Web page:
The Oneida Cultural Heritage Department describes the third day as beginning with a Tobacco Burning Thanksgiving Ceremony, during which tobacco is collected from the celebrants and burned as a symbol of acknowledgment, thanksgiving, and renewal. This is followed by the singing of men's songs, with people's "real names" sung for the Creator and faithkeepers "put up," and the Water Drum Dance, during which everyone dances and a speaker "gives thanks to all things on earth." The article notes the important symbolism of the drum; its roundness represents the connection between all things on earth, and the beating of the drum and the circular movement of the people dancing represents the ongoing cycle of life. People gathered also drink traditional fruit juice; the Oneida Cultural Heritage Department reports that participants mix and drink blackberry juice with water medicinally while the Utica Phoenix describes "special strawberry juice, said to sustain the spirit as well as the body."

Another traditional Midwinter Festival ritual is the White Dog Sacrifice. Now performed using a white basket to symbolize a white dog, at one time the nations would sacrifice one of their beloved pets, per the Free Dictionary, decorating the animal with beads, ribbons, and wampum and burning the carcass to send prayers and gratitude along with the smoke to the Creator. 

The Peach Stone Game

The Peach Stone Game is another traditional ritual performed during the Iroquois Midwinter Festival. Per Soaring Eagles, the game represents a similar one played between the Creator and his evil brother during the earth's creation; it symbolizes the good luck given to people by the Creator and is thought to predict the outcomes of next year's crops. 

Participants use six peach stones that have been burned and blackened on one side and shake them in a bowl, playing an ongoing game of chance similar to rolling dice or flipping coins. Beans are used to mark the winners and the games can go on for days. Different clans often play one another; men and women can also compete against each other. The Oneida website reports that it's traditional to bet on the Peach Stone Game using wampum, traditional clothing, lacrosse sticks, and turtle rattles as collateral while avoiding anything red, which denotes anger, black, which denotes death, or shiny, which denotes greed.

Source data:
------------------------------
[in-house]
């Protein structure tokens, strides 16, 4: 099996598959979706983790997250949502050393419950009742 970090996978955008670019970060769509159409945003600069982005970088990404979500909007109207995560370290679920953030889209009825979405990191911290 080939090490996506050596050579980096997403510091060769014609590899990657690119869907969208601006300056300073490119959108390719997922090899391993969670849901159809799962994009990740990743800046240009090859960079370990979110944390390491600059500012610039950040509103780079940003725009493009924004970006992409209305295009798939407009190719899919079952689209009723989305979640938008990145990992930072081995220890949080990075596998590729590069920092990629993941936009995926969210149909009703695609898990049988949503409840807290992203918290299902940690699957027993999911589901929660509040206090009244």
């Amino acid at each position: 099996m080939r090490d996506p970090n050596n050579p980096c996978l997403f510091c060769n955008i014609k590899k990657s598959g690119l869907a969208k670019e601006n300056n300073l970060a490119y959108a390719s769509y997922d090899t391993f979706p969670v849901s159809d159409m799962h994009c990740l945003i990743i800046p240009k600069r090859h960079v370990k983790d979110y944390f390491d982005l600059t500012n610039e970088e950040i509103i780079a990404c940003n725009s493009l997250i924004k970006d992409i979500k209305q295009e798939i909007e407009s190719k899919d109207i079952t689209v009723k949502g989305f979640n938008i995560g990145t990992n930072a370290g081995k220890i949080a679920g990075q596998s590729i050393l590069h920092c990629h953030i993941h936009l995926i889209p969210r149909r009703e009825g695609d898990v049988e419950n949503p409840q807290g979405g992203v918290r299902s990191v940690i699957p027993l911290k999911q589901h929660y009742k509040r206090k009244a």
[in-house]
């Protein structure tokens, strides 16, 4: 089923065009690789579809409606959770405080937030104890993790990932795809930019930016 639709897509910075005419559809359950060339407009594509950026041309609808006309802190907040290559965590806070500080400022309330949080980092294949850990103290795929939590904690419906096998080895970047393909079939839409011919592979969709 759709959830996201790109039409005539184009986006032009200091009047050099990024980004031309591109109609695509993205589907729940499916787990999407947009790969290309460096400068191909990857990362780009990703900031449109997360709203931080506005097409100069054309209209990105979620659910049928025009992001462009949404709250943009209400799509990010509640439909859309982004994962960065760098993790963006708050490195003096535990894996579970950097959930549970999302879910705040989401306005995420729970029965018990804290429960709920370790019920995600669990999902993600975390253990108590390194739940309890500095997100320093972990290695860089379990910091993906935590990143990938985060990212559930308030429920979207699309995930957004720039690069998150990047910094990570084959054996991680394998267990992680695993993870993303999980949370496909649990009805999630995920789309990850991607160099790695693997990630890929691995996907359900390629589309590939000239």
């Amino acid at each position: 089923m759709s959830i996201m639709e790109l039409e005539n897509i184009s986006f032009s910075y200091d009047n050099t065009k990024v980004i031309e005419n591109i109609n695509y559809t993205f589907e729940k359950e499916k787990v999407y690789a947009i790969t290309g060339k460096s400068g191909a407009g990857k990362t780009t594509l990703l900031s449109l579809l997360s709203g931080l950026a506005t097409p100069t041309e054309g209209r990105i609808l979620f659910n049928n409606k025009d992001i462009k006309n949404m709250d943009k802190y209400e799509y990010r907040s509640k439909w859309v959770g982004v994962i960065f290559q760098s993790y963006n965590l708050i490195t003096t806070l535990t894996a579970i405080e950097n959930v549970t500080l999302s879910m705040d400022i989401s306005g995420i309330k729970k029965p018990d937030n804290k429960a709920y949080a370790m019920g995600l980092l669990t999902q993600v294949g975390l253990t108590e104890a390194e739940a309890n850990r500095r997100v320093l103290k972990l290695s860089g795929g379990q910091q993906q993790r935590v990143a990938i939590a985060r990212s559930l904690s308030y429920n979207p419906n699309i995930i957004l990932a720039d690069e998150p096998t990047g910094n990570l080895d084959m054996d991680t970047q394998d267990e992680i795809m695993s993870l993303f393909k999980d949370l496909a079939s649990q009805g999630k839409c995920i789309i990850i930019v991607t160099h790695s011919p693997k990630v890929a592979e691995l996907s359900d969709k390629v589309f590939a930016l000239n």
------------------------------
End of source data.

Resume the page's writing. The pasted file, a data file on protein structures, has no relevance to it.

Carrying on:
The Medicine Societies and their sacred masks

The Oneida website notes that toward the end of the Midwinter Festival, the False Face Medicine Society and the Cornhusk Masks Medicine Society remind members to take the opportunity to renew themselves. The Second Face Museum of Cultural Masks reports that most Iroquois nations had three medicine societies and that both the False Face and Husk Face dancers can cure illness by blowing ash or sprinkling water on patients. The Husk Masks represent earthbound spirits from the opposite side of the world who taught the Iroquois how to hunt and fish. People wearing the masks perform the Fish Dance and the Women's Dance and men and women often wear masks depicting the opposite sex. 

Per Britannica, False Face masks must be carved from the trunk of a living tree, with the tree ritually addressed before carving with both tree and mask-fed tobacco leaves before the mask is separated. The masks are thought to contain great power, able to heal the sick if treated respectfully and causing harm if treated disrespectfully. In 1995, the Grand Council of the Haudenosaunee released a policy statement declaring every False Face mask sacred, prohibiting the sale, exhibition, or pictorial depictions of the masks, writing "the non-Indian public does not have the right to examine, interpret, or present the beliefs, functions, and duties of the secret medicine societies of the Haudenosaunee."